right now? >> we do have reports. but the national guard -- the national guard level right now is about up to 850. that number will get up to 1,500 by the end of the day. we have a few reports of that. when you take 5.9 miles wide, very limited amount of that. >> very limited? >> very limited. >> so, at this point, what does your city need most? >> well, we need men, material and equipment. not only has our houses and businesses been destroyed. the assets of the city were destroyed. our entire environmental services fleet. our emergency management agency, police precinct, firestation, wiped off the map. so, we're taking on this disaster with two hands tied behind our back. the governor and the state aid has been phenomenal. we need the resources to continue in the coming weeks ahead. >> as you said, you are taking on a disaster with two hands tied behind your back. mayor walt maddox, thanks for joining us this morning. >> thank you for having me. >> we really appreciate it. we're going to switch gears now and go back to london and my colleague, bianna.
bianna, over to you. >> dan, the magnitude of that devastation is among the leading headlines here in the newspapers, and on television in the news. but of course, the number one headline this morning is that royal wedding that brought so much joy to billions, yes, billions, across the world yesterday. we all watched as prince william made kate middleton his princess bride. and the after-party, it lasted well into the morning. with our intrepid, nick watt, followed them down to the last minute. you are my partner in crime. and you even brought me a morning-after hangover sandwich. >> reporter: i have almost lost my voice. i was shouting and screaming. no one can accuse me of being an objective journalist. i got carried away. we went yesterday from the wedding of the century, to a bacon sandwich. this is what guests were served early in the morning. 300 people, behind palace walls. here's what we know. from a global wedding bash, to a private party at the palace. kate, make that the duchess of cambridge, was gleaming in this
white dress by sarah burton for alexander mcqueen, the same designer as her wedding dress. prince william looking dapper in evening attire. the royal reception was by invitation only. including 300 of the bride and groom's closest friends and family. an eight-tiered cake wowed guests. and prince harry delivered a best man speech, laced with jokes at his brother's expense. while outside, hordes of adoring fans rushed buckingham palace's gates, to try to get a glimpse. and while not as many fans stuck around to see it as the wedding itself, some certainly haven't lost any of their, uh, spirit. >> it's an occasion that's never going to -- it's not going to happen again. >> reporter: spirit was flowing inside the walls of the palace. reports are, that most guests left through side gates. pouring themselves into taxis between 11:00 and 3:00 a.m. >> i, william arthur philip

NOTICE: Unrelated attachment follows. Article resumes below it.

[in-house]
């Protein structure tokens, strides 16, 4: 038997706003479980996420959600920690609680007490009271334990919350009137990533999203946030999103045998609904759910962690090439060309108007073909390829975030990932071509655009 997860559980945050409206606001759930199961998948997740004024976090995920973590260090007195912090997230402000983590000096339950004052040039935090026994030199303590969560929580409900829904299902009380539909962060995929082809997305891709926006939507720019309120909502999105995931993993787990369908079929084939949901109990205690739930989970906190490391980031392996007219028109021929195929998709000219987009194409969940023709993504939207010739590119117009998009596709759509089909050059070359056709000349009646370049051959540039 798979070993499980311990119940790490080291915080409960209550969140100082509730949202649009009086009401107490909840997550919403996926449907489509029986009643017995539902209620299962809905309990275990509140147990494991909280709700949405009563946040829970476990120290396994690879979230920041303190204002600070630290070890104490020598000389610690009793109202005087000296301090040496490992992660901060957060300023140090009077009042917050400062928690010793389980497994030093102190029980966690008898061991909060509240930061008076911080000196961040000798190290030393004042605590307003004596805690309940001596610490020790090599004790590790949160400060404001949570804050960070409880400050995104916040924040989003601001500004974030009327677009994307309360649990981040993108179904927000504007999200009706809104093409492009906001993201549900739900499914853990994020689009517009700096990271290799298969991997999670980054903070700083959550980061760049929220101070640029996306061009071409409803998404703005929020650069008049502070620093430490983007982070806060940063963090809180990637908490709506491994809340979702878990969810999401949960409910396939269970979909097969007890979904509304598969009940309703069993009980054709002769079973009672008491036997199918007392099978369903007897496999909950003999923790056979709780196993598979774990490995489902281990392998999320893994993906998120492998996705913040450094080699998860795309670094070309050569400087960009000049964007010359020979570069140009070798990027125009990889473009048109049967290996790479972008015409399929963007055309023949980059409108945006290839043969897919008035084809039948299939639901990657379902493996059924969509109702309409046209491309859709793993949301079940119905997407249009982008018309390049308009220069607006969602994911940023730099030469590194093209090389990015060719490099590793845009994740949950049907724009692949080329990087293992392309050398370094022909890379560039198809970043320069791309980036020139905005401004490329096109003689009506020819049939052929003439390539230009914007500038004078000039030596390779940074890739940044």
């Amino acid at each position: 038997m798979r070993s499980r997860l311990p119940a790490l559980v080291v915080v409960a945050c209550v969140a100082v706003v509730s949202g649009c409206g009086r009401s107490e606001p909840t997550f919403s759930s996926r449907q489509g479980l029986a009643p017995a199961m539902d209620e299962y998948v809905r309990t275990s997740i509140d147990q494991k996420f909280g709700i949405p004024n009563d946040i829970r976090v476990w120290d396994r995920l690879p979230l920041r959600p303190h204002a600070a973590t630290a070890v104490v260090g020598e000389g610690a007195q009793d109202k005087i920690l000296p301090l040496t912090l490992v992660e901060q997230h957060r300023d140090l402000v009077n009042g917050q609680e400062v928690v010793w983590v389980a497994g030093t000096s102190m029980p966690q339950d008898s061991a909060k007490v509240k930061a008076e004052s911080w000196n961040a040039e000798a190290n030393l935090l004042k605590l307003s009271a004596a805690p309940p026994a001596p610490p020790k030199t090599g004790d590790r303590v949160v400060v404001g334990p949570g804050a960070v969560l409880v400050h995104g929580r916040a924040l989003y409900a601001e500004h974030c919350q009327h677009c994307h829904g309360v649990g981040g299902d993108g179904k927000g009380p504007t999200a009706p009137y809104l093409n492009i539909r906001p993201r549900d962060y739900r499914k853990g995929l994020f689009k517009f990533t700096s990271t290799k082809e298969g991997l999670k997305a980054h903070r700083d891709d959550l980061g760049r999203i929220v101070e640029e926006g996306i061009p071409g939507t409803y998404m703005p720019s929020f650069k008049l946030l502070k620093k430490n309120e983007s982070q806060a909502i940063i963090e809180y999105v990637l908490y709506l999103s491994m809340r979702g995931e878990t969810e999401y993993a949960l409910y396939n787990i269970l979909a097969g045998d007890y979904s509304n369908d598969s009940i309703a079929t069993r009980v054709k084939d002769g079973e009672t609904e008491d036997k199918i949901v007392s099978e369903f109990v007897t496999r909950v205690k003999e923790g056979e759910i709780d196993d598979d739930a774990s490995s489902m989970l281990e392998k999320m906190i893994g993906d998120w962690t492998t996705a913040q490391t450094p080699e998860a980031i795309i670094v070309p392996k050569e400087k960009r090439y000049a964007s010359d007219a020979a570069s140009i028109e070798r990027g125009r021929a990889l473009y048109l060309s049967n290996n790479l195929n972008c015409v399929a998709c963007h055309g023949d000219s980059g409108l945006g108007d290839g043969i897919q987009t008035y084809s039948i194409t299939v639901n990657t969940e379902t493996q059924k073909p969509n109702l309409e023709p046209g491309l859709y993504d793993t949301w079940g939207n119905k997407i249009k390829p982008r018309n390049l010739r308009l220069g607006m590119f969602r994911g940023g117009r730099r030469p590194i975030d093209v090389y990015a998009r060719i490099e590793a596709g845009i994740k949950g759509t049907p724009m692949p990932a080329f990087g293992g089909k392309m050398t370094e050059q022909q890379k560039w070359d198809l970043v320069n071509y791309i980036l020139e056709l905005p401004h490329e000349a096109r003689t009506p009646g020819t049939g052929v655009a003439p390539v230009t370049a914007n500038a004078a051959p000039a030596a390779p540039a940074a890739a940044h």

louis -- >> reporter: and more detail coming out about the ceremony. that kiss. we were unimpressed by that first kiss. so, we timed it. it lasted a paltry 0.76 seconds, to be exact. kiss her again. you want to? another kiss? the now-fabled second kiss, nearly doubled in time. a new royal tradition, perhaps. i'm taking credit for that second kiss. i started the chant. now, our very own lip-reader tried decoding the sweet nothings the lovebirds were saying to each other. watch this. william whispered to his bride, you look beautiful. and then, ceremony over, kate, i'm so happy. but it's a long ride. a long day. and kate flagged. cue william, you have to wave back, even if it's too much for you. and during that carriage ride, a stray horse, snapped by an abc
producer, bolting. a minor blip. as our lip-reader clocked a page boy on the balcony saying, it's good fun, being with the royal family. you know something? it is. it's good fun. and what we've got to look forward to next, a honeymoon, maybe some kids. i have to say, bianna, it's a bit weird, the royal world. but it's the best soap opera on earth. >> we have to wait until the next royal gets married to partner up in some of our pieces, as well. nick, thank you so much for your coverage this week. >> thank you, bianna. >> see you soon. for more on all the late-night partying, with me is abc news contributor, and royal editor for "the sun," duncan larcombe. welcome. >> good morning. >> you were there. you were there at the wedding. you saw everything. you saw will bite his lip. now, we're on to the next stage, the honeymoon. we saw them just take off. any ideas where they're going? >> we're going to find out in a